“For one human being to love another: that is perhaps the most difficult of all our tasks; the ultimate, the last test and proof, the work for which all other work is but preparation.” ~Rainer Maria Rilke
I was eight years old when my father and I somehow ended up in a heated, verbal struggle. I don’t remember what we were fighting about, but I remember that he was yelling at me.
I already knew by then that my father didn’t deal well with anger. It wasn’t uncommon for him to explode into fits of rage. I don’t know what I had done this time that had gotten him so upset, but I must have felt that he was being unfair. As he turned his back on me to walk away, I blurted out, “I hate you!”
It’s not an uncommon thing for a kid to say in the heat of anger, because kids haven’t yet learned how to cope with strong emotions. If you’re a parent, you know what I’m talking about.
My father didn’t respond. In fact, he didn’t say anything to me at all for several days. He gave me the silent treatment. He ignored all of my attempts to get his attention or to try to reconnect with him. He acted as if I didn’t exist.
I felt alone, sad, guilty, and scared. As you can imagine, for a child of eight, it was excruciating to be shut off from him. And that wasn’t the only time my dad punished me with silence.
Obviously, my father wasn’t a good role model for helping me to deal with anger constructively. If he had been, he might have asked me what was upsetting me and would have helped me figure out my feelings. At the very least, he might have apologized for getting so angry.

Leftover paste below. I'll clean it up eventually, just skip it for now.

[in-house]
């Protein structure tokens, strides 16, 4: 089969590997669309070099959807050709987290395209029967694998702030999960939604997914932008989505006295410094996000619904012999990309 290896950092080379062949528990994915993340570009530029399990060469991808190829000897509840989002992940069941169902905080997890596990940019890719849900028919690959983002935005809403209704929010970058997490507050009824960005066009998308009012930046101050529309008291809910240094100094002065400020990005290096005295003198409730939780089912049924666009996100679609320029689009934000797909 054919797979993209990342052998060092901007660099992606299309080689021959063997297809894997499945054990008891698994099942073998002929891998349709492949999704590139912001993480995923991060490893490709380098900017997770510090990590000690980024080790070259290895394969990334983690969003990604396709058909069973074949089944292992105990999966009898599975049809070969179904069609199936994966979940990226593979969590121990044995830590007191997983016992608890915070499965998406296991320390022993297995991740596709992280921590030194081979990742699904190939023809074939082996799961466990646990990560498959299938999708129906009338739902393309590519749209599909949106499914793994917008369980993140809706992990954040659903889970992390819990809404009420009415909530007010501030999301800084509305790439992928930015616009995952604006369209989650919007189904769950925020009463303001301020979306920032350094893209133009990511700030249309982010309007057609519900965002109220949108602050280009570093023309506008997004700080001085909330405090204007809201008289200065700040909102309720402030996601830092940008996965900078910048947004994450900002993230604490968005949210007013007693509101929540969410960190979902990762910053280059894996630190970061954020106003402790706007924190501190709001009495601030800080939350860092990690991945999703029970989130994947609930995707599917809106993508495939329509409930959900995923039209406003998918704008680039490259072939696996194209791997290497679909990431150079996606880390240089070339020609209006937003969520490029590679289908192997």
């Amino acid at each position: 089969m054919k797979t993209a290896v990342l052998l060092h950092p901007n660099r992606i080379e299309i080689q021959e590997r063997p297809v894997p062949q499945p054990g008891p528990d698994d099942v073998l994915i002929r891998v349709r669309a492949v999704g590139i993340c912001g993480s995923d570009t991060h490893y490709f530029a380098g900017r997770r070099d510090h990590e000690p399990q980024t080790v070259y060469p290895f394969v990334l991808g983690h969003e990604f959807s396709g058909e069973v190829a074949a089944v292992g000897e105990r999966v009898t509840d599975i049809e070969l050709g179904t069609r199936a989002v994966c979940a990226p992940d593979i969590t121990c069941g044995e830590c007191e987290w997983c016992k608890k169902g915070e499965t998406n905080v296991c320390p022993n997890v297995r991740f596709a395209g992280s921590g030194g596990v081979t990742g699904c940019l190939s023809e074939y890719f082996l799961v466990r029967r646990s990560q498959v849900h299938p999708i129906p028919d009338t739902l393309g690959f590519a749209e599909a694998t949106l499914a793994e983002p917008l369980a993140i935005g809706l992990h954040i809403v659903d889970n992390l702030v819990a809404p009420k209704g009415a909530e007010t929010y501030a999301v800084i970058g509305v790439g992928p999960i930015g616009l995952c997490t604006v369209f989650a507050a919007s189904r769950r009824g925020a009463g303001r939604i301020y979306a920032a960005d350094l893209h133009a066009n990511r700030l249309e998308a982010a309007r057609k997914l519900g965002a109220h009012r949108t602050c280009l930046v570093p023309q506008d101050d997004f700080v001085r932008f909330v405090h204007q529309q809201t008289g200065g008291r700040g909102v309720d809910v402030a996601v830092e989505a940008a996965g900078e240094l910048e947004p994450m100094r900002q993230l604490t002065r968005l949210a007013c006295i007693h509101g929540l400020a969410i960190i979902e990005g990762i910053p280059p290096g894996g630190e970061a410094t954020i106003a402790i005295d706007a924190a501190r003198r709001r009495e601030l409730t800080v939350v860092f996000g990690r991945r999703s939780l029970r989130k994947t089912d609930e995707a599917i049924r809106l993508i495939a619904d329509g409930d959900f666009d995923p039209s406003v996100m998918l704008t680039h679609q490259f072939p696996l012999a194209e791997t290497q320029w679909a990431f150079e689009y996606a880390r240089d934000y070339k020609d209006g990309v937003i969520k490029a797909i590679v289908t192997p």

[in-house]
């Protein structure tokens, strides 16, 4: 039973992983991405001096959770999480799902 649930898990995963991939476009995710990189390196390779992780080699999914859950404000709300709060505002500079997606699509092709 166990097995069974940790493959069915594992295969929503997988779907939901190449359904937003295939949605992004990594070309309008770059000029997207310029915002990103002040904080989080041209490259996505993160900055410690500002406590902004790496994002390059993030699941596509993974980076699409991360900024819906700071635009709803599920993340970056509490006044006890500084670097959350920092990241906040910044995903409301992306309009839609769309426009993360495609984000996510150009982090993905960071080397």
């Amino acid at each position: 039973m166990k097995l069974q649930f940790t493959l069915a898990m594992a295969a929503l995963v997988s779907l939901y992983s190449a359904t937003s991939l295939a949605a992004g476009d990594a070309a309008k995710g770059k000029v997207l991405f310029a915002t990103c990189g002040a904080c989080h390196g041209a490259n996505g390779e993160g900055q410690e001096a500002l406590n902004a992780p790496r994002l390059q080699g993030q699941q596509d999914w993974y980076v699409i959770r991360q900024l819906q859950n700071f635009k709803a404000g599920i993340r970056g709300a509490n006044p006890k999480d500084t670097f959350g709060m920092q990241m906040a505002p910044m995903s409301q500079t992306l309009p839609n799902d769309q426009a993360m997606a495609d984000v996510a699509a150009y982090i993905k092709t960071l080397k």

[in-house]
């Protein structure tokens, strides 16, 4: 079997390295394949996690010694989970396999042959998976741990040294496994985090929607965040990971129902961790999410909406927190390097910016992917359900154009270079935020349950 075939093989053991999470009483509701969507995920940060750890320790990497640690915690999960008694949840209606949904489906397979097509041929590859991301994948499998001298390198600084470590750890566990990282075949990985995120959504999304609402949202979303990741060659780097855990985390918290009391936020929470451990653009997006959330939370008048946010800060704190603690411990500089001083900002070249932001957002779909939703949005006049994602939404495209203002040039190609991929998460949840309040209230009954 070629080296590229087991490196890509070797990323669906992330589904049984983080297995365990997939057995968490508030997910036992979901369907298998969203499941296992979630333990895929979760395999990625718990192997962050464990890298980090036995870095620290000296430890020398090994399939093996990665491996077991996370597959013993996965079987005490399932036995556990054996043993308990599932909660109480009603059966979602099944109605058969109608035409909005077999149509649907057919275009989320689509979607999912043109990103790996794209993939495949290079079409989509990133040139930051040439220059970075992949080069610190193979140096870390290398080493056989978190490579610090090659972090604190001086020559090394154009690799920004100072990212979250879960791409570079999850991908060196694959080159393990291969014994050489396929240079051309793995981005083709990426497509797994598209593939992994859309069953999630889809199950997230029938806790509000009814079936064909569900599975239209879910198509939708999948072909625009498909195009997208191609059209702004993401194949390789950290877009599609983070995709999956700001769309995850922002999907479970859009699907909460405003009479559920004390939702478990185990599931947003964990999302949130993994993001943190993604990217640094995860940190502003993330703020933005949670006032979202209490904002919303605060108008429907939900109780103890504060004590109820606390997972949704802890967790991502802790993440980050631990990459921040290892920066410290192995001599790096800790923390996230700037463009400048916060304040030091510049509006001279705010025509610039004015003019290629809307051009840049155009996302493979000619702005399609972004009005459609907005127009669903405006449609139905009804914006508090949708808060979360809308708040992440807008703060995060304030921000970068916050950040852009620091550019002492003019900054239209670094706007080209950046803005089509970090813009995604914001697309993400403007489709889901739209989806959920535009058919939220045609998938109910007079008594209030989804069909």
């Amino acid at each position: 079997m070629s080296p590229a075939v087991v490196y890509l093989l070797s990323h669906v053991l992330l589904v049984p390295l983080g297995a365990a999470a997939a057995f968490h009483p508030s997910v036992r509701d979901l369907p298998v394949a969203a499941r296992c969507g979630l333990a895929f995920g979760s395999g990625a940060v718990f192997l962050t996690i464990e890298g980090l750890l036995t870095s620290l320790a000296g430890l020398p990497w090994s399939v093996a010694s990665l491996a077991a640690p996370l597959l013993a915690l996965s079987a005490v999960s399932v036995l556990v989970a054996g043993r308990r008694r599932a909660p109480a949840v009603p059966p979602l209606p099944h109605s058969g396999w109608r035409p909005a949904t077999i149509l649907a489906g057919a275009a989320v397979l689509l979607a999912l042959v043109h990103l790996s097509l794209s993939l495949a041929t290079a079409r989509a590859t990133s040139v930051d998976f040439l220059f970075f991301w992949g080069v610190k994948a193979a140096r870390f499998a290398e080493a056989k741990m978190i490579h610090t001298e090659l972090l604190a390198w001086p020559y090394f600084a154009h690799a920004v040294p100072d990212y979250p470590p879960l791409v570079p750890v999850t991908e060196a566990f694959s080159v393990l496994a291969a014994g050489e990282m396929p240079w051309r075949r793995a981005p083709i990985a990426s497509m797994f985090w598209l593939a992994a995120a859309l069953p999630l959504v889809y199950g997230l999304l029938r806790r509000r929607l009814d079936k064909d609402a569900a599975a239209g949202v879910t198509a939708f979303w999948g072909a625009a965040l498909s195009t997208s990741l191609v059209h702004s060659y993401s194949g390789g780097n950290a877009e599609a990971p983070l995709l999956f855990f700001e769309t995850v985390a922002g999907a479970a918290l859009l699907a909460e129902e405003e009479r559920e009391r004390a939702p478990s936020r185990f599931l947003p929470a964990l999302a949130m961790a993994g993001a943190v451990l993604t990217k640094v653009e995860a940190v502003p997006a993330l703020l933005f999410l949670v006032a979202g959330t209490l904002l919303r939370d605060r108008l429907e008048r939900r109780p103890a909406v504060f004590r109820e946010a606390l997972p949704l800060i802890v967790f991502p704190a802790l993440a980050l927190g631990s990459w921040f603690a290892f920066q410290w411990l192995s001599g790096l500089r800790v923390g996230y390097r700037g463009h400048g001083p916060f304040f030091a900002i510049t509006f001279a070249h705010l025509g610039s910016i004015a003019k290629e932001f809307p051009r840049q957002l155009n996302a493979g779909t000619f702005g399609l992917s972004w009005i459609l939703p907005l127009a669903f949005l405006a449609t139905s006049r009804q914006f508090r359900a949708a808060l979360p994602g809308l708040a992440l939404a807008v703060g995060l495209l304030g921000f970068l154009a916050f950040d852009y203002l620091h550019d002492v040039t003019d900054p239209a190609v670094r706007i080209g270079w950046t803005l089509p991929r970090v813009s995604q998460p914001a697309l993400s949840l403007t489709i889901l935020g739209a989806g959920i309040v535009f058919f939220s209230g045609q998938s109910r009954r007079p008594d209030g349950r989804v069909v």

Instead, he responded in a way that was anxiety-provoking, guilt-inducing, and painful. His tendency to act in this way made an indelible impression on me and my nervous system that I have struggled with for much of my life. The message I got was clear: Anger is bad and dangerous to a relationship; it brings disdain, loss of approval, and abandonment.
It’s not that my father didn’t love me. I know now that he loved me very much. But he had a really hard time managing his emotions. This came from his own early experiences in his family where he learned the very same thing that he ended up teaching me.
During our volatile exchange, I’m sure something deep in his brain had gotten triggered and had gotten the best of him. Some old unprocessed feelings came up, and caused him to withdraw and shut down.
At the time, he didn’t understand what kind of damage his…